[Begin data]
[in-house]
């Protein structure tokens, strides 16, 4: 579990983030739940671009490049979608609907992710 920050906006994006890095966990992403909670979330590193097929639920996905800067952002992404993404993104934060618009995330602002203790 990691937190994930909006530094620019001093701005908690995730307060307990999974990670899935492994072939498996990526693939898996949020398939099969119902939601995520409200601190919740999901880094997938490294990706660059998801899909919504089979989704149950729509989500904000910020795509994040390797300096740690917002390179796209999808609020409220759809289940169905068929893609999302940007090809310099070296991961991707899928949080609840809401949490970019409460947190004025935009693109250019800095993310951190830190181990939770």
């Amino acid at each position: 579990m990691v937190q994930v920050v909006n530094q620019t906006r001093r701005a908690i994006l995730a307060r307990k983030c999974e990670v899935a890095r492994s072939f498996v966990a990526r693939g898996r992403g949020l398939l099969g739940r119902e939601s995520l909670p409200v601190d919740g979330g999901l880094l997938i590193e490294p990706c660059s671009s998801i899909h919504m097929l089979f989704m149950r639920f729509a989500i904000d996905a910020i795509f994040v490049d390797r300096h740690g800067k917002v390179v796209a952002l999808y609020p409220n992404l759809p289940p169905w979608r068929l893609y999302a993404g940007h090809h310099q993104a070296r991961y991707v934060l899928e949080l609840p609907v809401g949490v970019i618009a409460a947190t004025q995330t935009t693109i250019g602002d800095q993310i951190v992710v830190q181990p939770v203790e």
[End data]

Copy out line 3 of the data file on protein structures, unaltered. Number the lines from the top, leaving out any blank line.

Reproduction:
């Amino acid at each position: 579990m990691v937190q994930v920050v909006n530094q620019t906006r001093r701005a908690i994006l995730a307060r307990k983030c999974e990670v899935a890095r492994s072939f498996v966990a990526r693939g898996r992403g949020l398939l099969g739940r119902e939601s995520l909670p409200v601190d919740g979330g999901l880094l997938i590193e490294p990706c660059s671009s998801i899909h919504m097929l089979f989704m149950r639920f729509a989500i904000d996905a910020i795509f994040v490049d390797r300096h740690g800067k917002v390179v796209a952002l999808y609020p409220n992404l759809p289940p169905w979608r068929l893609y999302a993404g940007h090809h310099q993104a070296r991961y991707v934060l899928e949080l609840p609907v809401g949490v970019i618009a409460a947190t004025q995330t935009t693109i250019g602002d800095q993310i951190v992710v830190q181990p939770v203790e």